Taiwanese film director faces probe over naval base ploy
Doze Niu Chen-zer could be prosecuted for allegedly taking a Chinese cinematographer onto a Taiwanese naval base
Acclaimed Taiwanese director Doze Niu faces prosecution for allegedly using false papers to take a Chinese cinematographer onto a Taiwanese naval base to scout film locations, the military said on Thursday.
Niu and award-winning cinematographer Cao Yu are accused of violating a law that bans Chinese nationals from entering military facilities, the navy said.
The navy said it had decided to withdraw all assistance to Niu for his upcoming movie Military Paradise and would report the case to prosecutors to start a formal investigation.
“We regret the incident and we will punish those responsible according to the regulations. We will intensify checks on visitors to prevent similar cases from happening again,” it said in a statement.
Niu, known for Monga and Love starring Shu Qi, had repeatedly applied to the military to take Cao with him to scout locations at a naval base in Kaohsiung city but was rejected.
However, Cao got into the base in June with the rest of Niu’s crew by allegedly using a Taiwanese citizen’s identity card and also boarded a naval ship, according to the authorities.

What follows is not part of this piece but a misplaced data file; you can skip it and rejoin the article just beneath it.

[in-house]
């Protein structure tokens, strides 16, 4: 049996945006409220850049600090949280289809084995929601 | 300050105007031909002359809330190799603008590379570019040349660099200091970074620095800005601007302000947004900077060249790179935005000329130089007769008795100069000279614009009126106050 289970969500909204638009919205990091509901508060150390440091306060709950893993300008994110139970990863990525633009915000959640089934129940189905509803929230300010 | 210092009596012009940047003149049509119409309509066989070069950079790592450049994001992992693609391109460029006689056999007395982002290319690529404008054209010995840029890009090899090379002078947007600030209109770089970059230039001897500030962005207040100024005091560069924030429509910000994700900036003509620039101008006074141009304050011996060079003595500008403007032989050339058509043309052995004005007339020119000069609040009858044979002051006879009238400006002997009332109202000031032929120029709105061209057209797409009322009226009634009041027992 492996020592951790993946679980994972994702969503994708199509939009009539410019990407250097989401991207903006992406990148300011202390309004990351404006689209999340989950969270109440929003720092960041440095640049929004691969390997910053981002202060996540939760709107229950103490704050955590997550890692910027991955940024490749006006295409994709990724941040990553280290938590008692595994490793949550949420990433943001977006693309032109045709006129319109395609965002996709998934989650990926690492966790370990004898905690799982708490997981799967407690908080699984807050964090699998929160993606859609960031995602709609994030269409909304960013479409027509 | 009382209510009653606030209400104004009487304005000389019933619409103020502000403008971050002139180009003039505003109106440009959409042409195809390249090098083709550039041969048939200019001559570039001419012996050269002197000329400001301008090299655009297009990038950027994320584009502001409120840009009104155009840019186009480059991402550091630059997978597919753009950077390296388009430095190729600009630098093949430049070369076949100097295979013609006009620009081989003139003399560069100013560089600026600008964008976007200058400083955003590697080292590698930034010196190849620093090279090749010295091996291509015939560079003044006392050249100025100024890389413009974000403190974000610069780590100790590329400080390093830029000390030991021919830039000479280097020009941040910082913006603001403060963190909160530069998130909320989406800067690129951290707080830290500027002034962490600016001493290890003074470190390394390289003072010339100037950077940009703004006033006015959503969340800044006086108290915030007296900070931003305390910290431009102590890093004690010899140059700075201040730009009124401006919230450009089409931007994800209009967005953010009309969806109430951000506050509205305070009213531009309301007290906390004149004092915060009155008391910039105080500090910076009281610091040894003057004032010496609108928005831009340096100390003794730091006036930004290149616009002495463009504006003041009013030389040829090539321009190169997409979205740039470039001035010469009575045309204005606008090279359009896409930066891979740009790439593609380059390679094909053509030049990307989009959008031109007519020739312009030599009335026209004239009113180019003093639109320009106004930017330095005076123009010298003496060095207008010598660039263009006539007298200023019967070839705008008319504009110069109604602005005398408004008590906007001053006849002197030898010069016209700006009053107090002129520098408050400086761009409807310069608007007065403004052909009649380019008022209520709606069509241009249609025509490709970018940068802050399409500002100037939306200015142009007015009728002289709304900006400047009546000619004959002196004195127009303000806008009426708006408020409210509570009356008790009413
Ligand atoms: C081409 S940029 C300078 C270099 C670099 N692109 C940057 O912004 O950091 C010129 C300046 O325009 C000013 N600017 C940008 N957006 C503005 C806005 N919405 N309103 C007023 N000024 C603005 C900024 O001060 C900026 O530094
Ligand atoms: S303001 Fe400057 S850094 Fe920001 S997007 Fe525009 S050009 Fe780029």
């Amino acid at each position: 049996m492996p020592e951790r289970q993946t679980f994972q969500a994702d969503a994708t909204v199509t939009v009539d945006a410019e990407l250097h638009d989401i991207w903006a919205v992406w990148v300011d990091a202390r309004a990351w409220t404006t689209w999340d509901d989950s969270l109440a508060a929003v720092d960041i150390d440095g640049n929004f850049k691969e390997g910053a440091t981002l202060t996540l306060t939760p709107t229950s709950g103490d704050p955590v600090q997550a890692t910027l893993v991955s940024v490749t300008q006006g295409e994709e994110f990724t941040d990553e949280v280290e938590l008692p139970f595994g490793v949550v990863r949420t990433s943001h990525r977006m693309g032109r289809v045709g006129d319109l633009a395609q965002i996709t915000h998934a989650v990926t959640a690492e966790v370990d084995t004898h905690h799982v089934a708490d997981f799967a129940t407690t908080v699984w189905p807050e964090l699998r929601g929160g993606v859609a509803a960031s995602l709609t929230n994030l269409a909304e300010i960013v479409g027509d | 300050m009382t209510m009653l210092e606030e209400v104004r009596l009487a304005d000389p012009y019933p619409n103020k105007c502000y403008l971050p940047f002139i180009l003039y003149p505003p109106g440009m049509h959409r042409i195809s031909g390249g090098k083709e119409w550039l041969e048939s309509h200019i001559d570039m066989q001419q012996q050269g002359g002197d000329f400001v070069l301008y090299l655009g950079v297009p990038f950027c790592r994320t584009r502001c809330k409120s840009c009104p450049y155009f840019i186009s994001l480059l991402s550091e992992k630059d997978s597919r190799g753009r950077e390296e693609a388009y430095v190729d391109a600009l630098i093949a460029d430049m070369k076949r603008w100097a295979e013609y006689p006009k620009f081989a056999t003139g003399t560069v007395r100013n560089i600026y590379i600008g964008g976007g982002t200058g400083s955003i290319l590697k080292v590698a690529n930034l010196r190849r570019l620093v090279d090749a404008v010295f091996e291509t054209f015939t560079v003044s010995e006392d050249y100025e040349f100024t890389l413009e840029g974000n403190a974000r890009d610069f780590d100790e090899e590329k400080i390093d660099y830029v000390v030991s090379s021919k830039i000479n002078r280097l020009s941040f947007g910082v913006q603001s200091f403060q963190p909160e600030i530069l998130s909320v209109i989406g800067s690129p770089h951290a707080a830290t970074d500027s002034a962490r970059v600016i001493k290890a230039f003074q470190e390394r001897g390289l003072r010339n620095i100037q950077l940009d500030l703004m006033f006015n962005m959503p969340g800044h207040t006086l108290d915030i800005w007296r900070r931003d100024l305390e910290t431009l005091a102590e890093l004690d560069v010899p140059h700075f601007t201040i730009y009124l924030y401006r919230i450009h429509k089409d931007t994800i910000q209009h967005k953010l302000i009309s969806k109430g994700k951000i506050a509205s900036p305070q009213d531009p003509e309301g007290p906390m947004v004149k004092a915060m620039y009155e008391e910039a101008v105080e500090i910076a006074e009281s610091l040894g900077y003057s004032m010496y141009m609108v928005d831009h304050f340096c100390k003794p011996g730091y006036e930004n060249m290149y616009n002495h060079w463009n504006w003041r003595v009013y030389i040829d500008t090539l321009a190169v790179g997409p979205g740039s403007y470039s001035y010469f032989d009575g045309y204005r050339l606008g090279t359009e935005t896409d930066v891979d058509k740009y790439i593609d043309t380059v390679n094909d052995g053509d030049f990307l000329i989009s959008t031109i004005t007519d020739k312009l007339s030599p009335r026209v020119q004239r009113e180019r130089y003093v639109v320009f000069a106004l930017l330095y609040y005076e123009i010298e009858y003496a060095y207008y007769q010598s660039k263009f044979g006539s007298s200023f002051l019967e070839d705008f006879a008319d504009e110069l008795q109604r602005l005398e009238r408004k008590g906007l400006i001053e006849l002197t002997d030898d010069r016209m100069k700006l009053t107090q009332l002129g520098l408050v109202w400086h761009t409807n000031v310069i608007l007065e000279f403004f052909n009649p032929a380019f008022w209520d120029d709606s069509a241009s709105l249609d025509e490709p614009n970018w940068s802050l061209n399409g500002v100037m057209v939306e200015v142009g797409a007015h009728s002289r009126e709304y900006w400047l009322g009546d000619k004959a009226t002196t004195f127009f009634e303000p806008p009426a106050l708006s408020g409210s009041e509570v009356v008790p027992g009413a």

Niu, who is currently abroad, apologised on his Facebook page.
“I have the opportunity to reflect on myself after what happened recently,” he said.
“Filmmakers have often gone overboard and resorted to all possible means to make a great work and it’s time to reflect.”
Cao has twice won the cinematography gong at Taiwan’s Golden Horse Film Awards, regarded as the Chinese-language Oscars.
According to the film company website, Military Paradise is a comedy about a group of people on a frontline island preparing for a war that will probably never happen during the 1960s standoff between Taiwan and China.
Ties between Taiwan and China have improved markedly since 2008 when the island’s Beijing-friendly government took power.
However, security concerns linger despite eased political tensions as the former bitter rivals have been spying on each other since they split in 1949 after a civil war.
In 2011, Taiwan’s defence ministry told travel agencies not to bring Chinese tourists to military camps, citing concerns that some might be spies, amid a security scare after one mainland group got inside a base.